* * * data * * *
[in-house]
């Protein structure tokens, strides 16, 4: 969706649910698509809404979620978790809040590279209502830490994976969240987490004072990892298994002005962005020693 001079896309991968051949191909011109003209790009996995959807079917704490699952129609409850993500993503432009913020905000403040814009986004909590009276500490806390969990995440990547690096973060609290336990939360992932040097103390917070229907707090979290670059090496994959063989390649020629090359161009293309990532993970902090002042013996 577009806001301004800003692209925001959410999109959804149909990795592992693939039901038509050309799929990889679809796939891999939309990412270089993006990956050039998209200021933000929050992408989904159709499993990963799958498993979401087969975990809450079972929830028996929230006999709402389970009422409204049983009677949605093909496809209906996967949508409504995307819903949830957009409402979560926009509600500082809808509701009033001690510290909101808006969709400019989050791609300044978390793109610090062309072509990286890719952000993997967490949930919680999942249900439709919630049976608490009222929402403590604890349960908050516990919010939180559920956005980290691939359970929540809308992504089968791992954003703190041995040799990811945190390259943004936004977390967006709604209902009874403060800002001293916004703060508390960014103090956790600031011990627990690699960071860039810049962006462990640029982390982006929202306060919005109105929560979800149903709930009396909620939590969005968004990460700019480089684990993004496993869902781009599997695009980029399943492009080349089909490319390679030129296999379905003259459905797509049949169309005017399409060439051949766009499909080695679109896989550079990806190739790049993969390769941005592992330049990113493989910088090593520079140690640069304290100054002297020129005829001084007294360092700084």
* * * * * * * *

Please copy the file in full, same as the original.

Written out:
[in-house]
């Protein structure tokens, strides 16, 4: 969706649910698509809404979620978790809040590279209502830490994976969240987490004072990892298994002005962005020693 001079896309991968051949191909011109003209790009996995959807079917704490699952129609409850993500993503432009913020905000403040814009986004909590009276500490806390969990995440990547690096973060609290336990939360992932040097103390917070229907707090979290670059090496994959063989390649020629090359161009293309990532993970902090002042013996 577009806001301004800003692209925001959410999109959804149909990795592992693939039901038509050309799929990889679809796939891999939309990412270089993006990956050039998209200021933000929050992408989904159709499993990963799958498993979401087969975990809450079972929830028996929230006999709402389970009422409204049983009677949605093909496809209906996967949508409504995307819903949830957009409402979560926009509600500082809808509701009033001690510290909101808006969709400019989050791609300044978390793109610090062309072509990286890719952000993997967490949930919680999942249900439709919630049976608490009222929402403590604890349960908050516990919010939180559920956005980290691939359970929540809308992504089968791992954003703190041995040799990811945190390259943004936004977390967006709604209902009874403060800002001293916004703060508390960014103090956790600031011990627990690699960071860039810049962006462990640029982390982006929202306060919005109105929560979800149903709930009396909620939590969005968004990460700019480089684990993004496993869902781009599997695009980029399943492009080349089909490319390679030129296999379905003259459905797509049949169309005017399409060439051949766009499909080695679109896989550079990806190739790049993969390769941005592992330049990113493989910088090593520079140690640069304290100054002297020129005829001084007294360092700084």